Addiction to drugs, alcohol or compulsive behaviours are not only a destructive force but a brain disorder. When stimulants are at work in the brain, clear changes can be seen. Hidden inside these neurological changes is a complex neuro-psychological dependence.
“In reality physical dependence can be managed quite quickly. But then there’s psychological dependence, which is a much more complicated issue and that really is the key to long term relapse propensity.”
Professor Andrew Lawrence
Behavioural Neuroscientist Professor Andrew Lawrence at The Florey Institute of Neuroscience and Mental Health suggests that there are two elements to successfully combating addiction. One is physiological and the other psychological. His studies indicate that long-term success can be achieved by addressing the neuro-psychological issue that draws people to a relapse.
The research shows that a big factor in why relapse occurs is due to choice, however choice is far more complex and difficult to modify than the simplistic view of using sheer will. There could be neurological reasons why someone is psychologically prone to relapse.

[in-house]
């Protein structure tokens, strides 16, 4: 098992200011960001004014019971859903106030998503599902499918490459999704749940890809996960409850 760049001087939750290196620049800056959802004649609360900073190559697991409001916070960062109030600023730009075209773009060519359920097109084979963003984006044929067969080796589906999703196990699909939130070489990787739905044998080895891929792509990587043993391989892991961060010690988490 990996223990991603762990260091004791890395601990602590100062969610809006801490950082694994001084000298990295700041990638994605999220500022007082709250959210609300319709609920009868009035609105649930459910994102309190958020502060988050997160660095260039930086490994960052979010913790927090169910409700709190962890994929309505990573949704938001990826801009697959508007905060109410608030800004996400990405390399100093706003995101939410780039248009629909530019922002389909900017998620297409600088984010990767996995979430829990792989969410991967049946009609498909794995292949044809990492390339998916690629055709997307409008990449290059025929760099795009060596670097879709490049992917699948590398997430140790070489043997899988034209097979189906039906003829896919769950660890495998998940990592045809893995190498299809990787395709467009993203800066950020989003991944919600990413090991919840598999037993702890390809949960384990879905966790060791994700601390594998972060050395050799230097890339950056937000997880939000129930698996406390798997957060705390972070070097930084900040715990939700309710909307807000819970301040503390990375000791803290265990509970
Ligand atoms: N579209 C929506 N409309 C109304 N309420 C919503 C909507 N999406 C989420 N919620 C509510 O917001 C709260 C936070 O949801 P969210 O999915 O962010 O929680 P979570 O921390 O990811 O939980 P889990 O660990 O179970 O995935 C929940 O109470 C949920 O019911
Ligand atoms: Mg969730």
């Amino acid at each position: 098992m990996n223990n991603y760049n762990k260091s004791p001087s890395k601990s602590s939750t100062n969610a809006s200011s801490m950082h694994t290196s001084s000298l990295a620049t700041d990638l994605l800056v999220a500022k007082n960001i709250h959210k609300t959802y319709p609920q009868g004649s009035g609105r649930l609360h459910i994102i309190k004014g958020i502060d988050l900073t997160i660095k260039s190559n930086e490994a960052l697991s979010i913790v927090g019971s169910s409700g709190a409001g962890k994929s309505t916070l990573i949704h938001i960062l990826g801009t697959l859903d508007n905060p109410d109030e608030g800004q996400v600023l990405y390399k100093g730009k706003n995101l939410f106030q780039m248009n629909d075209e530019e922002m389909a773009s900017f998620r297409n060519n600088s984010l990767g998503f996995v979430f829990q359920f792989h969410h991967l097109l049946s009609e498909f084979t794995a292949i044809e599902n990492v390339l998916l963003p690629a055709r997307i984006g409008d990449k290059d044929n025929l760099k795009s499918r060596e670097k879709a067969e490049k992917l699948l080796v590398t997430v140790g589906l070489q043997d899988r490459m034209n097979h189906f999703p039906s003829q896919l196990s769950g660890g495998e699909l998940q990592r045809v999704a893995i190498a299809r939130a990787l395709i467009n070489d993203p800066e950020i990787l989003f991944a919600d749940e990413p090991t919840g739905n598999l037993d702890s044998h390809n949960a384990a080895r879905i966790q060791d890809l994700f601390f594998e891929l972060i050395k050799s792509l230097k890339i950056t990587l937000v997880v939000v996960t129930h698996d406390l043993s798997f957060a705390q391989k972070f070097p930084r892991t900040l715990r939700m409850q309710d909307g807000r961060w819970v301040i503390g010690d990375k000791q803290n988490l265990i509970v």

As Professor Lawrence explains, the combination of cues and associations that trigger addictive responses are a variable force, for example “people will associate a particular time of day as being a time they have a cigarette, or if they have a coffee.” The behavioural response comes about due to a complex combination of biological, psychological and social triggers, but they all work in the same way on the brain.
Professor Lawrence has been looking at the links between what’s happening in the brain to drive behavioural and drug addiction relapses. He has found that in trials the use of neuropeptide, relaxin-3, interrupts the cycle of relapse and could have very positive implications for a more targeted approach to treatment of addiction, and other behavioural additions or mental illness.
In the studies on humans with cocaine addiction, his team have also found that they were able to “renormalise” participants’ neurological systems and reduce or stop addiction through he use of another derivative of amino acids, and readily available, N-acetylcysteine.
More study is needed but this evidence brings new hope to people who suffer from drug or negative behaviour dependence.